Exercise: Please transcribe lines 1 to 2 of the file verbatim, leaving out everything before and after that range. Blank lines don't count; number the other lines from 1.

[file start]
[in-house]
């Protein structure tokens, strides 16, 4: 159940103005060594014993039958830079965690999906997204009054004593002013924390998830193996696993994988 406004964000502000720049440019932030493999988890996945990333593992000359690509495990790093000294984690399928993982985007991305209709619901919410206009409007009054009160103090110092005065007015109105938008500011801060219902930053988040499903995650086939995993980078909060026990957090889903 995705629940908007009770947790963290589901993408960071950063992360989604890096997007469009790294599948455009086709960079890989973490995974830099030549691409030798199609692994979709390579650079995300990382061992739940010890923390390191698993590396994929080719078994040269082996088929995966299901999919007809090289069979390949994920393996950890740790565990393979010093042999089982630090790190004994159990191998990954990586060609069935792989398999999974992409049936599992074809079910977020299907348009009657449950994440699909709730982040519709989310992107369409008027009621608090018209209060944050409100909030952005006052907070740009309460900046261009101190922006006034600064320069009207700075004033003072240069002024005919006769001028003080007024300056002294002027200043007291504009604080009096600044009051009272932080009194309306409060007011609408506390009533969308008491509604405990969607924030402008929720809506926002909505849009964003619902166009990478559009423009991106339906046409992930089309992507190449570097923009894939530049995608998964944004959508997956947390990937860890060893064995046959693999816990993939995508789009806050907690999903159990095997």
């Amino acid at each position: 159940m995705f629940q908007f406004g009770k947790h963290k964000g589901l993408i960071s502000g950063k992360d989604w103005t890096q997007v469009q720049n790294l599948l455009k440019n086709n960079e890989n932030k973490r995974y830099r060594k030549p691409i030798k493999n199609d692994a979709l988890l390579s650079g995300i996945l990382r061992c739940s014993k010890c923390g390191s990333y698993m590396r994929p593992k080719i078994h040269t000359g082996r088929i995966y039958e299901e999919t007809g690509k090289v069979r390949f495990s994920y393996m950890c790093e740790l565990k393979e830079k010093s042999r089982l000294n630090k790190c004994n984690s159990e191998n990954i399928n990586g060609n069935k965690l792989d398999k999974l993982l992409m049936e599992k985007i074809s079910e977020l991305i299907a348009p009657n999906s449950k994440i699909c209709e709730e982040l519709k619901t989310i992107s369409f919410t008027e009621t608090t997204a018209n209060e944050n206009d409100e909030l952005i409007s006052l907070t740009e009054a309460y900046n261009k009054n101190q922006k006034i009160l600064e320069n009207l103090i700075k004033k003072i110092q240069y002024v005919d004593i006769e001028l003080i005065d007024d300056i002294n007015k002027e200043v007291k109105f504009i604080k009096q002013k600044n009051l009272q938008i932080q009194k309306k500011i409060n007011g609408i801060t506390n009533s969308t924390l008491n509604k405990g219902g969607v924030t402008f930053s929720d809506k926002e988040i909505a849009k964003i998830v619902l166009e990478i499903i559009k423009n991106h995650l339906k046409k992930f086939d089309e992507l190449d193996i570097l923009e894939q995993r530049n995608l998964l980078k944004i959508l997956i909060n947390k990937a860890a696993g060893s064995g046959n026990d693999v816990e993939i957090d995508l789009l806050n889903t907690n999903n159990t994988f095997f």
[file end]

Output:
[in-house]
């Protein structure tokens, strides 16, 4: 159940103005060594014993039958830079965690999906997204009054004593002013924390998830193996696993994988 406004964000502000720049440019932030493999988890996945990333593992000359690509495990790093000294984690399928993982985007991305209709619901919410206009409007009054009160103090110092005065007015109105938008500011801060219902930053988040499903995650086939995993980078909060026990957090889903 995705629940908007009770947790963290589901993408960071950063992360989604890096997007469009790294599948455009086709960079890989973490995974830099030549691409030798199609692994979709390579650079995300990382061992739940010890923390390191698993590396994929080719078994040269082996088929995966299901999919007809090289069979390949994920393996950890740790565990393979010093042999089982630090790190004994159990191998990954990586060609069935792989398999999974992409049936599992074809079910977020299907348009009657449950994440699909709730982040519709989310992107369409008027009621608090018209209060944050409100909030952005006052907070740009309460900046261009101190922006006034600064320069009207700075004033003072240069002024005919006769001028003080007024300056002294002027200043007291504009604080009096600044009051009272932080009194309306409060007011609408506390009533969308008491509604405990969607924030402008929720809506926002909505849009964003619902166009990478559009423009991106339906046409992930089309992507190449570097923009894939530049995608998964944004959508997956947390990937860890060893064995046959693999816990993939995508789009806050907690999903159990095997």